Max Brod

Download PDF
Send by email

Leoš Janáček.

[Janáček] is one of the most misunderstood artists of our time, for two reasons (aside from the fact that he lives in quiet Brno, far from central Prague):

Firstly, he is not an extremist – and our epoch is like an over-the-hill soprano; she still has the high notes but no middle register left. I make so bold as to say that true genius ranges within the middle register. It is founded too much in its own consistency to be constantly anxious about its prominence. The works of the greatest geniuses are marked by a peculiar trait I would like to risk calling “lacklustre,” knowing full well that it is not completely appropriate: lacklustre, as opposed to the works by semi-geniuses and talents polished to a high lustre and brilliance. You will always recognise the work of a true genius in that it does not approach you directly, but rather quietly passes by you and then, in passing, touches you, grabs you by the heart within its own private world. It seems to pass by you, ignore you, while it unsettles you and dashes you, without discussion or argument – you must obey and kneel.

Secondly: another of Janáček’s traits is a hindrance to himself: his own theory. That must not be taken literally – but whenever did the world let the chance go by to trip up a great man with his own words? Janáček has spent a very great amount of time studying the melody latent within a word, a sentence, giving his observations priority. Is he therefore a mere realist, who puts his works together from the mosaic pieces he has gleaned from life?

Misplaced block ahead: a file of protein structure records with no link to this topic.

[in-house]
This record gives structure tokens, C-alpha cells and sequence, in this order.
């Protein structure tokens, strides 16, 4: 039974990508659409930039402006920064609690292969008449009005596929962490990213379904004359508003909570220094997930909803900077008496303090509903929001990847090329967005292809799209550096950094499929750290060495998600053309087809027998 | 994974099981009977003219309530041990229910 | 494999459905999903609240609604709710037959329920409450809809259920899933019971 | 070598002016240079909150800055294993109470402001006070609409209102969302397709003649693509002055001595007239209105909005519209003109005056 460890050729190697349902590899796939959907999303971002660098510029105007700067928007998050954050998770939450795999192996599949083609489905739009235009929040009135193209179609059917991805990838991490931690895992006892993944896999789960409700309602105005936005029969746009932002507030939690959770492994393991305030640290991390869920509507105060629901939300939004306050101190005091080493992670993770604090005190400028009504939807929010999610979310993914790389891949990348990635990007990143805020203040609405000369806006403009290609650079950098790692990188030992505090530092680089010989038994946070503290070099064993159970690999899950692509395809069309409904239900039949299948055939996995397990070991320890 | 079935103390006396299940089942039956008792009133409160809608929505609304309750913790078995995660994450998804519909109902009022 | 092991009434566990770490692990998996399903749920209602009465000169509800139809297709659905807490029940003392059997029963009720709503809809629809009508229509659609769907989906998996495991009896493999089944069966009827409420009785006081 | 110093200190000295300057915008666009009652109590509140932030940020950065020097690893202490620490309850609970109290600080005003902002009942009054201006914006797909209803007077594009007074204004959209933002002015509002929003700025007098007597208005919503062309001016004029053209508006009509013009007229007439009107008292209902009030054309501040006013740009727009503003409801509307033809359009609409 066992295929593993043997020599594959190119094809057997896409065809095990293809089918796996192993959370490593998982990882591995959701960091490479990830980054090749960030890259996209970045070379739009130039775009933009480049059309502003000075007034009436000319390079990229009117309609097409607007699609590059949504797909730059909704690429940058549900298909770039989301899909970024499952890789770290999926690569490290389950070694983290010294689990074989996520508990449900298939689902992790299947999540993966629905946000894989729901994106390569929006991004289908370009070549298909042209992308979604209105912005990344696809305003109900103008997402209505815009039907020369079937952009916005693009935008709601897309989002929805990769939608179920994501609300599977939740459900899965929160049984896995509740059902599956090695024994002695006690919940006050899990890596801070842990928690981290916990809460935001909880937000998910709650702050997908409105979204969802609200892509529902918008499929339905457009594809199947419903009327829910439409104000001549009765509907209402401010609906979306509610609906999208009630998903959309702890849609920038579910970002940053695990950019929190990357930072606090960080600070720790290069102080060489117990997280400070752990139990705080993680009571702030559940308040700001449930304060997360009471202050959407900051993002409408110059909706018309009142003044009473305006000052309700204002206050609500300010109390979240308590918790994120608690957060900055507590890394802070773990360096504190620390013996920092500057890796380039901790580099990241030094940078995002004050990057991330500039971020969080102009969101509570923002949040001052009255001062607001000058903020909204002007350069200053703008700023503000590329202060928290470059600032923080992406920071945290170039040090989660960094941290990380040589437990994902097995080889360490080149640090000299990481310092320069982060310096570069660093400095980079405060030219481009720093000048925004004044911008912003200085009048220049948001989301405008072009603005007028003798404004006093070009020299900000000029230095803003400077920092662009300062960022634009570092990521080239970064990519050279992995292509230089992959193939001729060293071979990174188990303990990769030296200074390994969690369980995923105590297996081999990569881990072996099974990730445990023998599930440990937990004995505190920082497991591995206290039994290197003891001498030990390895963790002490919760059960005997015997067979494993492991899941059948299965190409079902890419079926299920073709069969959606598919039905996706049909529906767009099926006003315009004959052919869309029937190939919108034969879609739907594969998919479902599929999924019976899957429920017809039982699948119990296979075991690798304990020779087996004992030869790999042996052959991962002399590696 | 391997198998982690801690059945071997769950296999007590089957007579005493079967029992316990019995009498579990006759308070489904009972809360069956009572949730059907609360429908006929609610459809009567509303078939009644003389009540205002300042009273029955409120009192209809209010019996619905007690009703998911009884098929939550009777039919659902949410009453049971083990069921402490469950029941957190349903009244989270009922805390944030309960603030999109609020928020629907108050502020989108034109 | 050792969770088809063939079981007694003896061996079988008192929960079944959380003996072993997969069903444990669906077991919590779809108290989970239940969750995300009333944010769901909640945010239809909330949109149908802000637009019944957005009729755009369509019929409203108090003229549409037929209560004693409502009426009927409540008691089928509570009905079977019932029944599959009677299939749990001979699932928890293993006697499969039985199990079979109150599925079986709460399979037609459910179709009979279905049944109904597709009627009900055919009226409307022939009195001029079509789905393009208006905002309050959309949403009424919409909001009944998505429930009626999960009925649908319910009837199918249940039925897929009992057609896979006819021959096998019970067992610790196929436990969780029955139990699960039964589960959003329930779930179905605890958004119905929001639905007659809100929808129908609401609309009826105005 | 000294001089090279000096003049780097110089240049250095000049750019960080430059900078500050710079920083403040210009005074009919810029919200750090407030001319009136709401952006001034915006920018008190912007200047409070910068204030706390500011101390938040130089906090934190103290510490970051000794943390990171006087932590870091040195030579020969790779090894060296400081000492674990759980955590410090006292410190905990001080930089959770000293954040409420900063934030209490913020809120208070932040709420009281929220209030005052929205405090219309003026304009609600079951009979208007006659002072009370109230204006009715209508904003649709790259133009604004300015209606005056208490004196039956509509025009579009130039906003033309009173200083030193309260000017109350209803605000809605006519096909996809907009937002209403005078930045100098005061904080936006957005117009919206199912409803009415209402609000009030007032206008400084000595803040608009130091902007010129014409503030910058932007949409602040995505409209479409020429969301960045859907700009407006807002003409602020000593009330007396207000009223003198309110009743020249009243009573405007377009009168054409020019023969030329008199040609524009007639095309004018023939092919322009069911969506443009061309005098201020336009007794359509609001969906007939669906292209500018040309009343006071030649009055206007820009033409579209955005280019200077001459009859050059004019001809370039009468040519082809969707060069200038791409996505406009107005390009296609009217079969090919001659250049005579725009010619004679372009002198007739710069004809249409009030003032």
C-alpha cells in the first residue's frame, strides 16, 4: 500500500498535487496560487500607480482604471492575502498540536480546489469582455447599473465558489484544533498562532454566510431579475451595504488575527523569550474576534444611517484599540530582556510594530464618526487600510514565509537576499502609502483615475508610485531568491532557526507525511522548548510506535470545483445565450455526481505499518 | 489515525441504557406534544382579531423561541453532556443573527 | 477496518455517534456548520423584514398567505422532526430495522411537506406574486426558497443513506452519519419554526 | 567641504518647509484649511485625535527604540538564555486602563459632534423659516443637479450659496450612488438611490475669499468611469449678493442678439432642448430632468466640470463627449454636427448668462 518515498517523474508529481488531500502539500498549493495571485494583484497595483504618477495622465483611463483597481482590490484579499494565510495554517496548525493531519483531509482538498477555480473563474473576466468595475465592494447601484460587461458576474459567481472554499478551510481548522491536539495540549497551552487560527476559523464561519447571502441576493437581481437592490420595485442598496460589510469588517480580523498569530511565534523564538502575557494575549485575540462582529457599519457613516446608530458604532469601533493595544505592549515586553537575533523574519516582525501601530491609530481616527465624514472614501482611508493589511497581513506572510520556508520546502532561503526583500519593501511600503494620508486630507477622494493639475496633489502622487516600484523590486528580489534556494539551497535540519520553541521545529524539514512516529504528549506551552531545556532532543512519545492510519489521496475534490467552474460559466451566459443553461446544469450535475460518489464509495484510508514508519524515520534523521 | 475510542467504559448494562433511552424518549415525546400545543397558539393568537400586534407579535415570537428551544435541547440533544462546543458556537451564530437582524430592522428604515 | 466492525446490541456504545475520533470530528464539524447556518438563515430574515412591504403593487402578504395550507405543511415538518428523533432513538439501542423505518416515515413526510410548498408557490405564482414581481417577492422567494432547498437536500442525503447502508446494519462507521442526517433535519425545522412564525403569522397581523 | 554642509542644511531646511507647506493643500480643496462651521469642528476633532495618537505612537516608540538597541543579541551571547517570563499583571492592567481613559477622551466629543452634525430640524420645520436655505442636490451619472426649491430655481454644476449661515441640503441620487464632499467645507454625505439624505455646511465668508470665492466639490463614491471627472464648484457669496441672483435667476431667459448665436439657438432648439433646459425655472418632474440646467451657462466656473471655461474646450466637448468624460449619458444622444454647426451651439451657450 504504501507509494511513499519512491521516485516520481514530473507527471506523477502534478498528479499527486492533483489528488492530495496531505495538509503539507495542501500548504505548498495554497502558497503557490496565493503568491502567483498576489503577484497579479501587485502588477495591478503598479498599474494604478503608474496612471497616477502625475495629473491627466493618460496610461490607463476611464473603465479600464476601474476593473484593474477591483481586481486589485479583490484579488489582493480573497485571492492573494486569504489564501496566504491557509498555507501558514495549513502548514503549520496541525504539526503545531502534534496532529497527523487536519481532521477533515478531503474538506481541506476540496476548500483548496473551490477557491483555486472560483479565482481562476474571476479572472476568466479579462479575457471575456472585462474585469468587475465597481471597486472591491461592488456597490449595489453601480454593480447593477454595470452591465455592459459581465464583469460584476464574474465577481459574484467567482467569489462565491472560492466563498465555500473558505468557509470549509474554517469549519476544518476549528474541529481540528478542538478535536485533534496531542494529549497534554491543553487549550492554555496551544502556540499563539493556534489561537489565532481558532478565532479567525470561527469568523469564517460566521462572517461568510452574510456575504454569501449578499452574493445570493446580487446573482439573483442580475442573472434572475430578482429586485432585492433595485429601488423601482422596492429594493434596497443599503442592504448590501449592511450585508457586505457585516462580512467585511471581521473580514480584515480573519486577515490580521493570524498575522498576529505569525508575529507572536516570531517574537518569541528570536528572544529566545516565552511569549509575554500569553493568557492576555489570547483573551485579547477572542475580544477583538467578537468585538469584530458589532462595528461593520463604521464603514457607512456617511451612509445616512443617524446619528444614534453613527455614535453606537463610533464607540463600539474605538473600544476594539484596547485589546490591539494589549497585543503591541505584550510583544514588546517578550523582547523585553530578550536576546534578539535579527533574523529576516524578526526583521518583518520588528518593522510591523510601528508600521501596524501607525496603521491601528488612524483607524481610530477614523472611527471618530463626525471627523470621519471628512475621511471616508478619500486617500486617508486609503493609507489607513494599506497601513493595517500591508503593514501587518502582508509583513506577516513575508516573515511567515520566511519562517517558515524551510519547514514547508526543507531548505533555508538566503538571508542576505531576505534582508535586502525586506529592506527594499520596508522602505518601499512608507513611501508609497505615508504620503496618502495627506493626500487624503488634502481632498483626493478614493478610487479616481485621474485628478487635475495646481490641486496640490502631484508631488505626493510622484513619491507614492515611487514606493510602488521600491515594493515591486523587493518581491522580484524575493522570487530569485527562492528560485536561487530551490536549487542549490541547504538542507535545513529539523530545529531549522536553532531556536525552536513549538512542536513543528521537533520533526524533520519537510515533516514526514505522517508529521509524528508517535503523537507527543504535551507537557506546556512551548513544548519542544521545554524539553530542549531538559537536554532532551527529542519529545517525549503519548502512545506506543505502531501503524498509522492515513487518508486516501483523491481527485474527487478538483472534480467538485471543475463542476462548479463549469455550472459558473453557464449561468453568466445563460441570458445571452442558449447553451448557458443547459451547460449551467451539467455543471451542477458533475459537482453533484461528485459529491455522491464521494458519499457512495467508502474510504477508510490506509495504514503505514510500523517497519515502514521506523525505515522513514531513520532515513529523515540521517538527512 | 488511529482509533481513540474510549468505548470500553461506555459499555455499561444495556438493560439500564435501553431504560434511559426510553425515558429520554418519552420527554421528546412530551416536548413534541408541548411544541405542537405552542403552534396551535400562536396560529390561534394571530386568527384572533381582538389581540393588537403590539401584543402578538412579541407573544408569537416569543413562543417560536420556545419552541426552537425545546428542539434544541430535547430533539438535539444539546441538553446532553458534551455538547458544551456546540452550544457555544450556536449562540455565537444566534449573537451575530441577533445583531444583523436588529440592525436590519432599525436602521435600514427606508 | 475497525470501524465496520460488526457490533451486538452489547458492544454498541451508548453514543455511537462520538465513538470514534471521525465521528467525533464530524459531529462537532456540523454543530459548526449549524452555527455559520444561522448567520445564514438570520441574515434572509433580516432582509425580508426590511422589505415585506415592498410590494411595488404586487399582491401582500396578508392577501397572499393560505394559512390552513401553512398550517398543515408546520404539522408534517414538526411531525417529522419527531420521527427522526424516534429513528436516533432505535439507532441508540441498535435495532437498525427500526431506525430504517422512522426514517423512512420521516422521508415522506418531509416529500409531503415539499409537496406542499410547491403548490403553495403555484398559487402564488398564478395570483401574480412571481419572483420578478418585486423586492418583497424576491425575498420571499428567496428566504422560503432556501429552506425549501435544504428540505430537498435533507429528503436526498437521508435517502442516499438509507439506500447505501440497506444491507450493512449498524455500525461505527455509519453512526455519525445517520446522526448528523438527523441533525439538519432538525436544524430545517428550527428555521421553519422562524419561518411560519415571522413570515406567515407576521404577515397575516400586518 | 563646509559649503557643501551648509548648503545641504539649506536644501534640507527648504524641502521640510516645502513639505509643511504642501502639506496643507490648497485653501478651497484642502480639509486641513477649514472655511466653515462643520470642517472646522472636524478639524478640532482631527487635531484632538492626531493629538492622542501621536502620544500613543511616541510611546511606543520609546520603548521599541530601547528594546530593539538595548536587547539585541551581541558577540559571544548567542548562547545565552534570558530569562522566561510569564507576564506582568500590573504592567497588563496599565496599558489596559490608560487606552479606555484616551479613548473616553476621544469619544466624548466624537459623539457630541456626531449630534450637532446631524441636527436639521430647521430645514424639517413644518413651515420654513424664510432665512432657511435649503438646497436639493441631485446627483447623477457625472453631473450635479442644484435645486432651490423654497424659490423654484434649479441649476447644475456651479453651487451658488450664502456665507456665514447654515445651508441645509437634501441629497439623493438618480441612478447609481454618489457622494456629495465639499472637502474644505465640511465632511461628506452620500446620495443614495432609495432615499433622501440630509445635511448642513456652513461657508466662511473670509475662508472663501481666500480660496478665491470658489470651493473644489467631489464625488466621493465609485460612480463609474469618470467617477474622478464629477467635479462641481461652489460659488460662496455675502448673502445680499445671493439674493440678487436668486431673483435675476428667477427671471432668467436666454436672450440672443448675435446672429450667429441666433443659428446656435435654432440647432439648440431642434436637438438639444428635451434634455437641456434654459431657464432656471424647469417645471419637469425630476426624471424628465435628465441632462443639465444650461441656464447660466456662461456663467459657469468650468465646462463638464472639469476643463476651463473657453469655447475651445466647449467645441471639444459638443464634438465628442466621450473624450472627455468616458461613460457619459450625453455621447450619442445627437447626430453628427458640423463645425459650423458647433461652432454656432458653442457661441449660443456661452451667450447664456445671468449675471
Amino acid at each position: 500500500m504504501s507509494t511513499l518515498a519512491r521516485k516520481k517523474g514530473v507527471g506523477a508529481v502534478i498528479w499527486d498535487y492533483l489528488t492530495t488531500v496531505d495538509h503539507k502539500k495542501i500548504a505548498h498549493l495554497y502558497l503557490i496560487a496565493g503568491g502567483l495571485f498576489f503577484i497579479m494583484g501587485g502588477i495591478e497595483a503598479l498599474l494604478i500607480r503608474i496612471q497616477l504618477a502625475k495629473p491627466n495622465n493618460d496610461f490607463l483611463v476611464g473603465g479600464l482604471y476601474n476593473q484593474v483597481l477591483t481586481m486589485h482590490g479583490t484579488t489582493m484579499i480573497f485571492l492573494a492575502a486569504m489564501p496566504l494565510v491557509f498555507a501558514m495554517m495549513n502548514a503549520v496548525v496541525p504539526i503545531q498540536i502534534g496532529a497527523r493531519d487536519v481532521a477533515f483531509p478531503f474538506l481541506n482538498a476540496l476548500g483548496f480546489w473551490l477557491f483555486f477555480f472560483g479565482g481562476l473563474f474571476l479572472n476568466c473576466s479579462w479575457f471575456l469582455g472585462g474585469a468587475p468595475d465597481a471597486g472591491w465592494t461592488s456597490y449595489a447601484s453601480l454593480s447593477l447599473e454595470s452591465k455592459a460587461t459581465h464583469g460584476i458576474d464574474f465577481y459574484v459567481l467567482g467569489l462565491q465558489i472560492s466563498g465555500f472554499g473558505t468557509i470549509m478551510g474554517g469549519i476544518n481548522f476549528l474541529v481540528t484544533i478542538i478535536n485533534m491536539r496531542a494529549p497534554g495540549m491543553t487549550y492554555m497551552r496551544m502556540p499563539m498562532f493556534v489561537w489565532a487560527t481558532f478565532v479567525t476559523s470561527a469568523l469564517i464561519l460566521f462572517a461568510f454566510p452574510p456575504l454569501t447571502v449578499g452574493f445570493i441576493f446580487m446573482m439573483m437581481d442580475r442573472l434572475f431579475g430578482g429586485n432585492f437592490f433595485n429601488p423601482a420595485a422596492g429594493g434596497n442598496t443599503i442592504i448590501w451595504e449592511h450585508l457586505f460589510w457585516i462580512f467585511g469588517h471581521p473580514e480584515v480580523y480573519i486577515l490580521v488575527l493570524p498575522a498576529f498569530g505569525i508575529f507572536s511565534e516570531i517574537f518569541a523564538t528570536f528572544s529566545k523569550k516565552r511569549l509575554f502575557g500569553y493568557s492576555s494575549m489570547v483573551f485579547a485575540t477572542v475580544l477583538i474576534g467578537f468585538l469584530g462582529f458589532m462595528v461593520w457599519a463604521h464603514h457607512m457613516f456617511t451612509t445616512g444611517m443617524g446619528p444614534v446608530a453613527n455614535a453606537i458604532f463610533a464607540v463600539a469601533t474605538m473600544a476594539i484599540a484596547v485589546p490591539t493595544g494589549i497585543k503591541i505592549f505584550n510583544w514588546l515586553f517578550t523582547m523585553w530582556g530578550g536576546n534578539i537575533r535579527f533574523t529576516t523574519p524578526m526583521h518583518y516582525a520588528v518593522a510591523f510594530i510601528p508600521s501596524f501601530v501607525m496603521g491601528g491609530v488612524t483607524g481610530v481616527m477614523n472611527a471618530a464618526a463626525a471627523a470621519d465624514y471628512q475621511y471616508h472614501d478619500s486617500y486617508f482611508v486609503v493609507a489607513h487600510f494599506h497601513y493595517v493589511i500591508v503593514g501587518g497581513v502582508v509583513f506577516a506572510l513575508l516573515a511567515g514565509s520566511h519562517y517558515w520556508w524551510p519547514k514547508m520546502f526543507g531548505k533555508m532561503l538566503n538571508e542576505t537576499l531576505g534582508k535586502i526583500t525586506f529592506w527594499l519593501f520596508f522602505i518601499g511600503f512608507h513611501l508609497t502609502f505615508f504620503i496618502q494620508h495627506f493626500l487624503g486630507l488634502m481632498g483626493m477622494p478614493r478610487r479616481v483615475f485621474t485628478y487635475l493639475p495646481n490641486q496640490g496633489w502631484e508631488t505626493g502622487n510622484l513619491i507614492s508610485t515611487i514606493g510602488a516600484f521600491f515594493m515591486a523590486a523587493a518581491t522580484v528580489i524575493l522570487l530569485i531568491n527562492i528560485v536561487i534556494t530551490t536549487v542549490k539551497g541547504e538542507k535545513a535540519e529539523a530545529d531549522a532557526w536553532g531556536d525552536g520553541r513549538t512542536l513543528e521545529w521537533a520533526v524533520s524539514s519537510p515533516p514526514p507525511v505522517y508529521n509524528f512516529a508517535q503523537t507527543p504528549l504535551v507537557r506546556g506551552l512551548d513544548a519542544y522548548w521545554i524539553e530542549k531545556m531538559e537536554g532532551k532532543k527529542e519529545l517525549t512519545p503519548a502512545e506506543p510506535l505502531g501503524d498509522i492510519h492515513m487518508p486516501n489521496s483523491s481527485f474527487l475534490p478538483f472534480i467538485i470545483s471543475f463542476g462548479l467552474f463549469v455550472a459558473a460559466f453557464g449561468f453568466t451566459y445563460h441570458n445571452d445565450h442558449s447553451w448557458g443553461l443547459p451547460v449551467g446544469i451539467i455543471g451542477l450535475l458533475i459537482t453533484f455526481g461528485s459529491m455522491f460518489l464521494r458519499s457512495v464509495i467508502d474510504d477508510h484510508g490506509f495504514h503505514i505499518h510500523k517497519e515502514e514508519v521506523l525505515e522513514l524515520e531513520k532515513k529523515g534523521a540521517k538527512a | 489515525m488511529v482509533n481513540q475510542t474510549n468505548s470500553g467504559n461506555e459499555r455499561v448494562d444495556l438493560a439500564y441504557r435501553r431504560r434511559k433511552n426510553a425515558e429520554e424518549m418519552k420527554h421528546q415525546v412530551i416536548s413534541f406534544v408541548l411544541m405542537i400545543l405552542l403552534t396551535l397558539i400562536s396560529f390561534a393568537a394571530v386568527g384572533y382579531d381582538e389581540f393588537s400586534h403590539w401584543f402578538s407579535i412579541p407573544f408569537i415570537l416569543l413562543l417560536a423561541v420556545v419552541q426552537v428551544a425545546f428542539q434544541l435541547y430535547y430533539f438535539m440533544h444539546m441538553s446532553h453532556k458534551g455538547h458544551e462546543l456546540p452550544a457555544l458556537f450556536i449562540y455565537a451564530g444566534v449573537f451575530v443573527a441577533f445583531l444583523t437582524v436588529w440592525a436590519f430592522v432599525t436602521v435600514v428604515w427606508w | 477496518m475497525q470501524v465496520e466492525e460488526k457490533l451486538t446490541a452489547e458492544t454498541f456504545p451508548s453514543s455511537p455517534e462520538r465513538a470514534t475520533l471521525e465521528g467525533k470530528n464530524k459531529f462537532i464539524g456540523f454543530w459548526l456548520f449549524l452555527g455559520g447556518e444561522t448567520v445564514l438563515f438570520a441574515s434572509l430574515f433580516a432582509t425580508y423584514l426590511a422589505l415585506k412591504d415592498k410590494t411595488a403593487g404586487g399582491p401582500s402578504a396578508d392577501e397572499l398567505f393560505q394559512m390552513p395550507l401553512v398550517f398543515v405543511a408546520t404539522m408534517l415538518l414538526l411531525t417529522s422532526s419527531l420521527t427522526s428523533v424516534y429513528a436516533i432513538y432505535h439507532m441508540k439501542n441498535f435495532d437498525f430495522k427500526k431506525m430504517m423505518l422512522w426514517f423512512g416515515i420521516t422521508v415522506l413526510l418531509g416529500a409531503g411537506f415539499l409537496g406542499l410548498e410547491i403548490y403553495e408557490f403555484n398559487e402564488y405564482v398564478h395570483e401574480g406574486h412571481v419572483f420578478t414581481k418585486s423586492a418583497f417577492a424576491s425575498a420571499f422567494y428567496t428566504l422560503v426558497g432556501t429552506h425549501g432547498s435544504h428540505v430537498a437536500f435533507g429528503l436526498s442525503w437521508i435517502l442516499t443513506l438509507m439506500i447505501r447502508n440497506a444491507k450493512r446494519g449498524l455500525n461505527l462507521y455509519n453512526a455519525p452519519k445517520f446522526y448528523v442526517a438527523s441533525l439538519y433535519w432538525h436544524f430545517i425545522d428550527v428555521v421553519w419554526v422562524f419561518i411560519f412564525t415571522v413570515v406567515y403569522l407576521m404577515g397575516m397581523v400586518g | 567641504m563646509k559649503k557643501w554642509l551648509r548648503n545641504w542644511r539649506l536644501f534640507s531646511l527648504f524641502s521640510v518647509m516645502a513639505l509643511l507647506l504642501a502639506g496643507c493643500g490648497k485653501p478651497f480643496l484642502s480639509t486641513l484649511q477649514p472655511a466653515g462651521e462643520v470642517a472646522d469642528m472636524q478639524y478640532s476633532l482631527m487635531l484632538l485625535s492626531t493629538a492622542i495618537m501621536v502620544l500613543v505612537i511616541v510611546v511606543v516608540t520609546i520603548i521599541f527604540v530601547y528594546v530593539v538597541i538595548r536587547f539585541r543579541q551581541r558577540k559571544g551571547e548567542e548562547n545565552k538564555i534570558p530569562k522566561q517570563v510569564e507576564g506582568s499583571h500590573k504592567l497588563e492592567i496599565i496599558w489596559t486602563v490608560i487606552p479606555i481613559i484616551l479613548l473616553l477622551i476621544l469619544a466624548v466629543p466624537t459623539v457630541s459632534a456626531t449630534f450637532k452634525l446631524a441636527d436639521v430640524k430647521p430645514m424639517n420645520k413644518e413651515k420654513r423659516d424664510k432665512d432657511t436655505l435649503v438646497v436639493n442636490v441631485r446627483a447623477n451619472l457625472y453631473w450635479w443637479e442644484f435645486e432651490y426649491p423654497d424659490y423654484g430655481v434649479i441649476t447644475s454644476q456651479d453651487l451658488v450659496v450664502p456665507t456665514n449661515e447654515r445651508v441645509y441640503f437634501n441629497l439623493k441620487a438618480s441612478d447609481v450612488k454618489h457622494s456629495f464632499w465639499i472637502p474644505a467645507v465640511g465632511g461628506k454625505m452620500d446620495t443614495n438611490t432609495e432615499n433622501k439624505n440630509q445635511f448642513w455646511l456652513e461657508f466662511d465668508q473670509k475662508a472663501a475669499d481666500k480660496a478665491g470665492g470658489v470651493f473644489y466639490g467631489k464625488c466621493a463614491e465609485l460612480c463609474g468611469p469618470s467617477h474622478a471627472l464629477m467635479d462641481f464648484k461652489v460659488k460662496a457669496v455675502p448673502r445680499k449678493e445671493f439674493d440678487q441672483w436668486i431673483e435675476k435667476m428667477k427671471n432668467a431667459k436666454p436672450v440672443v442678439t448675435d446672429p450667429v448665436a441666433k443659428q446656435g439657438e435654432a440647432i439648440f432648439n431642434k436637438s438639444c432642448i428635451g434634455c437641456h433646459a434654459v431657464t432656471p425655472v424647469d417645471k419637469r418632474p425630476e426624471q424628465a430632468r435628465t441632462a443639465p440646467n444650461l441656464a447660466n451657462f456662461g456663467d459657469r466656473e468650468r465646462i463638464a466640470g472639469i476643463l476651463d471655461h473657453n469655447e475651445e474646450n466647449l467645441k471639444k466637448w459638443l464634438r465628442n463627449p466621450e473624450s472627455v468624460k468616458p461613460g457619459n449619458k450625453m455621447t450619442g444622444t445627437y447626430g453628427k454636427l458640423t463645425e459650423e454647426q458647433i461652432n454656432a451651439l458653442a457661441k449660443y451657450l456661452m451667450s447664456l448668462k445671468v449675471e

With only a few exceptions, Czech music criticism does not do justice to Janáček; often, it pays homage to an abstract, bookish academicism which is in stark, strange contrast to real, full-blooded, true Czech music.

But Janáček is not a realist; a mere glance at the score of Jenůfa is sufficient to see that the essential elements of the music, the long melodic phrasing and the strictly formal architectonics could never have been chipped off and stuck together from overheard speech-song. But he was indeed open to new material for his music – from his eternal love of Nature and its music, of the inflections of language and folksong, the voices of animals and the forest.

Processing that material was then creative, impulsive and stylising work – and those rich sources of material which influenced Janáček differentiate him from most other moderns, who either cannot be rid of the notion of Beethovenian phrasing and rehash the old nuggets over and over, like ruminants, or – if they rebel against that old convention, simply lose their footing – unnaturally, convulsively, inevitably.

Janáček is novel, and yet not unnatural. Nature has told him secrets unrevealed to others so far. Naturalness safeguards him from conspicuous “lustrous” extremism and thus of course from that sensation which temporarily elicits everything that is merely cunning and turned upside-down. Some of Janáček’s contemporaries will keep on confusing his naturalness with “naturalism” (i.e. mechanically copying Nature) for a little while – the same thing happened with Mussorgsky.

Universal Edition has made every effort to clarify all rights to the texts. If we have not succeeded in any instance, please contact us. In the event of legal claims, we will effect usual compensation upon assertion thereof.

Max Brod
Der Auftakt
, music journal for the Czech Republic, 1923, 3rd year, Vol. 1, pp. 15 – 16
English translation: Grant Chorley